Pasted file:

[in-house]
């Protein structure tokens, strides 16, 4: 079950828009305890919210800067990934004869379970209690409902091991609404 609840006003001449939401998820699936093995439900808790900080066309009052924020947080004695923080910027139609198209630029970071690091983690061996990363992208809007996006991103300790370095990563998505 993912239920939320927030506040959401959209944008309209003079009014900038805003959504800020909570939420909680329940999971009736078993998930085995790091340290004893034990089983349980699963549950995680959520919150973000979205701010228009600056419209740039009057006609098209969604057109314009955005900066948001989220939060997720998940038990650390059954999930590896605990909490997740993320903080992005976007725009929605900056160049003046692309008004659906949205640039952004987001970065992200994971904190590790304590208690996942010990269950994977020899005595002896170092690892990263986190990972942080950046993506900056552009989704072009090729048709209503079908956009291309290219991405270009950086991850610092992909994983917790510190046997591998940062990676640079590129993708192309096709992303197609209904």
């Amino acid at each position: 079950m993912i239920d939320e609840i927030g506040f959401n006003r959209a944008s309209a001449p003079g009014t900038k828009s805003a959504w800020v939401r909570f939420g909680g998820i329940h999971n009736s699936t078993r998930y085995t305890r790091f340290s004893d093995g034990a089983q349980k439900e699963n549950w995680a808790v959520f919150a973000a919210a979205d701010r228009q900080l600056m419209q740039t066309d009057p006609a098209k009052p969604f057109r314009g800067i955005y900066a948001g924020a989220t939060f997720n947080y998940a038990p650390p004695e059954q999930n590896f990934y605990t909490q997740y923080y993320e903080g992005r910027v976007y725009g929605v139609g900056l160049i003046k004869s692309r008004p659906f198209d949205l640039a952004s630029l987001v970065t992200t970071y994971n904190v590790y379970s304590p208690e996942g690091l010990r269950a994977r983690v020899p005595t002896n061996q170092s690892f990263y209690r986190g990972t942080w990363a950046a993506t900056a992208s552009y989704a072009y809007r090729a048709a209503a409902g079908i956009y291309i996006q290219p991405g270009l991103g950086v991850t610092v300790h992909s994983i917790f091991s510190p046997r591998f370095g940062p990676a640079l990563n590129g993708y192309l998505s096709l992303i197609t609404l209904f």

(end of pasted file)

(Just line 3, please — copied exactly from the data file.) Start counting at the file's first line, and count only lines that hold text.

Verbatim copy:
């Amino acid at each position: 079950m993912i239920d939320e609840i927030g506040f959401n006003r959209a944008s309209a001449p003079g009014t900038k828009s805003a959504w800020v939401r909570f939420g909680g998820i329940h999971n009736s699936t078993r998930y085995t305890r790091f340290s004893d093995g034990a089983q349980k439900e699963n549950w995680a808790v959520f919150a973000a919210a979205d701010r228009q900080l600056m419209q740039t066309d009057p006609a098209k009052p969604f057109r314009g800067i955005y900066a948001g924020a989220t939060f997720n947080y998940a038990p650390p004695e059954q999930n590896f990934y605990t909490q997740y923080y993320e903080g992005r910027v976007y725009g929605v139609g900056l160049i003046k004869s692309r008004p659906f198209d949205l640039a952004s630029l987001v970065t992200t970071y994971n904190v590790y379970s304590p208690e996942g690091l010990r269950a994977r983690v020899p005595t002896n061996q170092s690892f990263y209690r986190g990972t942080w990363a950046a993506t900056a992208s552009y989704a072009y809007r090729a048709a209503a409902g079908i956009y291309i996006q290219p991405g270009l991103g950086v991850t610092v300790h992909s994983i917790f091991s510190p046997r591998f370095g940062p990676a640079l990563n590129g993708y192309l998505s096709l992303i197609t609404l209904f």